Scintillation index 𝜎 2 𝑥 Average CINR (dB) Requirement for BPSK-modulated, SISO, and un-coded systemAverage CINR (dB) requirement for 8-ary PSK-modulated, SIMO(4 order diversity), and Turbo-coded ( 𝑁 = 3 2 0 ) systemCINR gain (dB)


Bit error rate performance of terrestrial FSO link also depends on link length between transmitter and receiver since scintillation index (turbulence strength) is proportional to link length (section 2). FSO system should be designed to support as much link length as possible with good reliability and low power requirement. These criteria are fulfilled by ensuring reliable/satisfactory link operation in presence of strongest turbulence fading suffered by the system. According to the discussion of Section 2, this strongest turbulence fading will be characterized by the value of atmospheric refractive index structure parameter 𝐶2𝑛. In [33], authors have experimentally found the maximum value of 𝐶2𝑛 in a typical FSO link21013𝑚2/3. Wavelength of transmitting laser beam is another important quantity for mitigation of scintillation induced fading. In current analysis it is chosen as 1.55 µm since this wavelength in the lowest atmospheric absorption region and because of its eye safety. Using these parametric values bit error rate performance of the system is evaluated in Figure 7 by varying link distance from 0.5 Km to 4 Km (since this distance is mostly used for practical FSO application).In this task, average CINR requirement is chosen as 10.2 dB which is actually found after some iteration. Performance of three systems such as un-coded BPSK without diversity, turbo coded (𝑁=320) 8-PSK without diversity and turbo coded 8-PSK with 4 photo detectors are illustrated. From this figure, error performance of all three systems got flattened after a certain distance to a particular bit error rate. The reason of saturation of BER versus. link length curve is the saturation of scintillation index after a particular link length. At this point controlling parameter of turbulence fading varies very slowly with distance and effect of scintillation fading almost seems to be unchanged with increase of link length. Scintillation induced fading is the only operating impairment for current analysis and no atmospheric attenuation as well as scattering effects is assumed to degrade system performance. For this reason after a particular distance (saturation length) BER gets floored instead of being increased. Main challenge is to maximize this saturation distance and minimize saturation BER. For last candidate of three systems it is possible to achieve a link length of 4 Km with a bit error rate 1010 This result is interesting since for this link length turbulence strength goes to saturation region beyond strong regime with 𝜎2𝐼29.

From previous result, for ensuring good reliability minimum CINR requirement for proposed system is 10.2 dB. User allocation is another important issue since it is a multi-user system. This task is accomplished for the proposed system configuration with 256 chip GOLD sequence and 250 number of users. Average received optical power vs. CINR is profiled in Figure 8. From this figure 10.2 dB CINR is ensured when received optical power is −50.3 dBm. This is the minimum optical power requirement per photo detector for successful link operation with above user capacity.

Now proposed system provides an enhanced performance but definitely with more complexity than previous systems. To address complexity-performance trade-off issue following two parameters KPI (key performance indicator) and CPP (cost per performance) are introduced.KPI=𝐵S.I.𝐶𝑁,CPP=KPI,(30)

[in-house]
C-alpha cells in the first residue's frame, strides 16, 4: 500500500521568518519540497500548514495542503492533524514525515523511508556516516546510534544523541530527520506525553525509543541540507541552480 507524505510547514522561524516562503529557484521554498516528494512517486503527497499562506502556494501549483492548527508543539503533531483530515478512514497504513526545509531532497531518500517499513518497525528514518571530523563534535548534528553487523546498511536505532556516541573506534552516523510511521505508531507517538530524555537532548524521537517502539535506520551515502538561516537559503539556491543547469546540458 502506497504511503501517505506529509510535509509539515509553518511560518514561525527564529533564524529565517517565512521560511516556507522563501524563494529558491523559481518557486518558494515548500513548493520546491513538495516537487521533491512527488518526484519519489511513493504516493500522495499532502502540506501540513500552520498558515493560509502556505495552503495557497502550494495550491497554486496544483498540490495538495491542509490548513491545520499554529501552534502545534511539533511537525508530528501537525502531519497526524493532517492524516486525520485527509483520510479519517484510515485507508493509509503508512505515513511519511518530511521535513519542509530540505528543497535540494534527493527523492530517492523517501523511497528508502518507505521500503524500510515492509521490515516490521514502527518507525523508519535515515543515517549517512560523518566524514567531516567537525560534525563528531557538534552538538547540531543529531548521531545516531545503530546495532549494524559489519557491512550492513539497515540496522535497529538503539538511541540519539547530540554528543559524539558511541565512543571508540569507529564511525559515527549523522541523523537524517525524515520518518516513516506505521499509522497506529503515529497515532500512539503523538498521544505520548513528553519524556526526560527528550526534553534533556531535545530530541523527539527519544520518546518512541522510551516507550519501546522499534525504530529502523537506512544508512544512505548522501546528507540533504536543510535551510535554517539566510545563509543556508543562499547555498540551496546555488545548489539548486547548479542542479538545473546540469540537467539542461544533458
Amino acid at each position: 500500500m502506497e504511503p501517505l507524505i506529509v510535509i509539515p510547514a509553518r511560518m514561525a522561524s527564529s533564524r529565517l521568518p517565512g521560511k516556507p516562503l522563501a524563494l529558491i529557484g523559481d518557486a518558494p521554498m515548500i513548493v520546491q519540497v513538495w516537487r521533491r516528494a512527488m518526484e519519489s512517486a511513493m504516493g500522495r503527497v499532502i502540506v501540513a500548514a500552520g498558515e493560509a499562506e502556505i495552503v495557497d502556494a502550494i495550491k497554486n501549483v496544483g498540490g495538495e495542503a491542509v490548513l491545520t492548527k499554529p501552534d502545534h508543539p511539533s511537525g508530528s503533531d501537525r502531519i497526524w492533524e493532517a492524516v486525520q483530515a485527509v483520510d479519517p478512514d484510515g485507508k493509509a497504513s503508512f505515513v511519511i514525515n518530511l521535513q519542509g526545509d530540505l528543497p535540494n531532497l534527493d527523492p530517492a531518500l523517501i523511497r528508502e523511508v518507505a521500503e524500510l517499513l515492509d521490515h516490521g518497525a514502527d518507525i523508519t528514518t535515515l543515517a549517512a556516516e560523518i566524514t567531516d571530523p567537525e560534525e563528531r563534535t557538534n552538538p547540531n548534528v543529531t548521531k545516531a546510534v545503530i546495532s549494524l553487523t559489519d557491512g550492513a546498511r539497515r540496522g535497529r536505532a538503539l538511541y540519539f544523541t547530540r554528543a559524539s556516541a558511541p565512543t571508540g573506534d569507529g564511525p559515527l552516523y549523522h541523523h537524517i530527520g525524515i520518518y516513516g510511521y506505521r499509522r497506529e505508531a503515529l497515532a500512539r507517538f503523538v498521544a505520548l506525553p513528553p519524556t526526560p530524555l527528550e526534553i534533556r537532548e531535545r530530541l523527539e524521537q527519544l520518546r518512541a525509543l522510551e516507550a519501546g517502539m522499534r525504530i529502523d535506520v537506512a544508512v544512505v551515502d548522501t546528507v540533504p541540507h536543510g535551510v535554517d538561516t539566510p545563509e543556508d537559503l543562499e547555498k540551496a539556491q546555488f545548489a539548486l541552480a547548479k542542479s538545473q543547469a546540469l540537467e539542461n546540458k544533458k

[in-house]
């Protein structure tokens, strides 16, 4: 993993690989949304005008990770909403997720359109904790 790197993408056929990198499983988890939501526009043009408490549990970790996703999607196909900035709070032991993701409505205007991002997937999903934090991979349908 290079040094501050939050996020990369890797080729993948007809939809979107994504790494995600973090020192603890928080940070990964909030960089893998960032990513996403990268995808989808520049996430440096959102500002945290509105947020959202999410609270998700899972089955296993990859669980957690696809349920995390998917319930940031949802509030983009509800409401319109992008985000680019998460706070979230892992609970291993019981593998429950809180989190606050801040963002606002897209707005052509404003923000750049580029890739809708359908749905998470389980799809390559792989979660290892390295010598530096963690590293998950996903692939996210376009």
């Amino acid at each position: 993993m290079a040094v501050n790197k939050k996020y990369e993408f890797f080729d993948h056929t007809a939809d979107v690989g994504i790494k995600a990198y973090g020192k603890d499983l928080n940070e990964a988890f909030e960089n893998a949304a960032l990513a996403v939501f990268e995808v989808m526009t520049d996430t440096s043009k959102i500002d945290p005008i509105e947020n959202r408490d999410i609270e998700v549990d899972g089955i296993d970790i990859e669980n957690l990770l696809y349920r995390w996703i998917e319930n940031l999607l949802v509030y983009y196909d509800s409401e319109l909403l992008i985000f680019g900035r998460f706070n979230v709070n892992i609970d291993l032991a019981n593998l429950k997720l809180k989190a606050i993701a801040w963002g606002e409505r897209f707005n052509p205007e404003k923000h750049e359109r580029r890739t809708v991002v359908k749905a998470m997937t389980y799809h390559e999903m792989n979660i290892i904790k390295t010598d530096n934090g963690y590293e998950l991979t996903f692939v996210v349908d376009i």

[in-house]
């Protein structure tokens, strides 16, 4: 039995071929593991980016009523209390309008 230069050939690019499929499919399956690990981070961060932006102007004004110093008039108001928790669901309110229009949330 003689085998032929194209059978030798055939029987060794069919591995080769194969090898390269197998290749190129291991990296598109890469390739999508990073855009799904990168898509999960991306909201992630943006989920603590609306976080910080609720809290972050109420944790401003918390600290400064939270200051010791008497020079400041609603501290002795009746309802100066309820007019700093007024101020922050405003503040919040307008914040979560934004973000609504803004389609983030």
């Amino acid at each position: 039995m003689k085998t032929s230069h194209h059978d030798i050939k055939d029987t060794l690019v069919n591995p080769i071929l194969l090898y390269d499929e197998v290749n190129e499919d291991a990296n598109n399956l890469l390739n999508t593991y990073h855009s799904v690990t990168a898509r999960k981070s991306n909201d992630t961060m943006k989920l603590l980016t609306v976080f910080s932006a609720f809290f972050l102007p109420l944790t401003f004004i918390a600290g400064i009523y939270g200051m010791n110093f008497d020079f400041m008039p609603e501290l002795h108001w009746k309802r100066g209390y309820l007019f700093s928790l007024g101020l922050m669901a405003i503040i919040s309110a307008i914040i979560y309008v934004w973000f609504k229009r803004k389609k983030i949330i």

where 𝐵=abs(log10 (BER)), S.I.= Operating Scintillation Index, 𝐶= Minimum required CINR (in dB), and 𝑁= Number of required Components by system.

System design goal is to maximize KPI and minimize CPP. For present system number of required components, BER, minimum required CINR and operating scintillation index respectively 13 (from Figure 1), 1010, 10.2 dB and 3.5. For fair comparison with other systems single user supporting system is considered. Proposed system is compared with BPSK modulated, un-coded with 2 Rx (EGC) FSO system [19] and OOK modulated, un-coded with 3 Rx (maximal ratio combining) FSO system [14]. For former one above parameters are 7, 106, 55 dB, 1.6 and for later one these parameters are 7, 108, 57.5 dB and 1.25. Comparison of KPI and CPP of all three systems are illustrated in Figure 9. It is clear from this figure that proposed system has much higher KPI than previous one whereas its CPP is much lower than previous one. It proves although system complexity is increased due to addition of some components because of integration of coding-higher order PSK mapping-diversity, still in terms of performance it is an optimum choice than previous competitors for cost efficiency. Availability of all such components is another issue and it should be noted all signal processing here are accomplished in RF domain rather than optical domain. In RF domain 8-PSK signal mapping is used in existing EDGE system and proposed turbo code configuration is used in 3G system. Consequently, components availability and implementation complexity is not a hindrance for successful operation of proposed system.

From simulation results, it is now possible to recommend a system profile for proposed system. This is shown in Table 5.

Bit error rate 1 0 1 0
Modulation/detection8-ary PSK based subcarrier intensity modulation/direct detection
Number of photodetectors4 (PIN photodetector)
Average electrical CINR per photodetector requirement10.2 dB
Spreading sequence256 chip GOLD sequence
Turbo-coding configuration16 state Rate-1/3 ( 2 3 , 3 7 , 3 2 0 ) Turbo Code with 𝑑 f r e e = 2 3 and 𝑤 f r e e = 1
Laser beam wavelength1.55 μm
Achievable link length3 to 3.5 Km

6. Conclusion

In this paper an analytical approach has been presented to improve the BER performance of MC-CDMA signal transmission over terrestrial FSO link through which the strong atmospheric turbulence induced fading is a strong limiting factor. By applying multi-level modulation, photo detector spatial diversity with equal gain combining and turbo coding with appropriate parameter, proposed system configuration displays a 10.2 dB average CINR requirement for operation over 4 Km link in strong turbulence fading condition with 1010 BER and 250 number of user capacity. Additionally, performance enhancement-complexity trade-off for proposed system is also analyzed and system is shown to exhibit much lower cost per performance criteria than state of art systems.


The authors acknowledge to the support and assistance of EEE Department, BUET for completing this research work.


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Copyright © 2011 MD. Zoheb Hassan et al. This is an open access article distributed under the Creative Commons Attribution License, which permits unrestricted use, distribution, and reproduction in any medium, provided the original work is properly cited.